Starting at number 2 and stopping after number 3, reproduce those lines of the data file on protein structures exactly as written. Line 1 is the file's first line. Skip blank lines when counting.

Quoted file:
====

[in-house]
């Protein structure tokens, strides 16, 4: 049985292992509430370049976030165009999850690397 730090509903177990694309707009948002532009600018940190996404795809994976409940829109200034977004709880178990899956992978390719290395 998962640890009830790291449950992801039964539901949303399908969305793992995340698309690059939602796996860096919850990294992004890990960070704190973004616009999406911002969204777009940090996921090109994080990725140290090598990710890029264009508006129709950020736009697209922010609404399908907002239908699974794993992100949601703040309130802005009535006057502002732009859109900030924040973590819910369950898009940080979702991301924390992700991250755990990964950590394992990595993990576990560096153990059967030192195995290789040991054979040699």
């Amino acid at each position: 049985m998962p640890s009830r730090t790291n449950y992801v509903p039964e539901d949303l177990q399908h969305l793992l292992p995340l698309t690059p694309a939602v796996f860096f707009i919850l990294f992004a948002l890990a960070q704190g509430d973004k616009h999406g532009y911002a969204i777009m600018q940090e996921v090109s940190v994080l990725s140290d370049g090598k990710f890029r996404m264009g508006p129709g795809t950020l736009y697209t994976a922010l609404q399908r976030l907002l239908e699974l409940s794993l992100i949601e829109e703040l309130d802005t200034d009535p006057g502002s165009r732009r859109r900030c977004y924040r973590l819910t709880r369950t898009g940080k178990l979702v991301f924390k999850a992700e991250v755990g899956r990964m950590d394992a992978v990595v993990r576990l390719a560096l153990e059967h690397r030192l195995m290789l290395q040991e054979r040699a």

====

């Protein structure tokens, strides 16, 4: 049985292992509430370049976030165009999850690397 730090509903177990694309707009948002532009600018940190996404795809994976409940829109200034977004709880178990899956992978390719290395 998962640890009830790291449950992801039964539901949303399908969305793992995340698309690059939602796996860096919850990294992004890990960070704190973004616009999406911002969204777009940090996921090109994080990725140290090598990710890029264009508006129709950020736009697209922010609404399908907002239908699974794993992100949601703040309130802005009535006057502002732009859109900030924040973590819910369950898009940080979702991301924390992700991250755990990964950590394992990595993990576990560096153990059967030192195995290789040991054979040699």
């Amino acid at each position: 049985m998962p640890s009830r730090t790291n449950y992801v509903p039964e539901d949303l177990q399908h969305l793992l292992p995340l698309t690059p694309a939602v796996f860096f707009i919850l990294f992004a948002l890990a960070q704190g509430d973004k616009h999406g532009y911002a969204i777009m600018q940090e996921v090109s940190v994080l990725s140290d370049g090598k990710f890029r996404m264009g508006p129709g795809t950020l736009y697209t994976a922010l609404q399908r976030l907002l239908e699974l409940s794993l992100i949601e829109e703040l309130d802005t200034d009535p006057g502002s165009r732009r859109r900030c977004y924040r973590l819910t709880r369950t898009g940080k178990l979702v991301f924390k999850a992700e991250v755990g899956r990964m950590d394992a992978v990595v993990r576990l390719a560096l153990e059967h690397r030192l195995m290789l290395q040991e054979r040699a």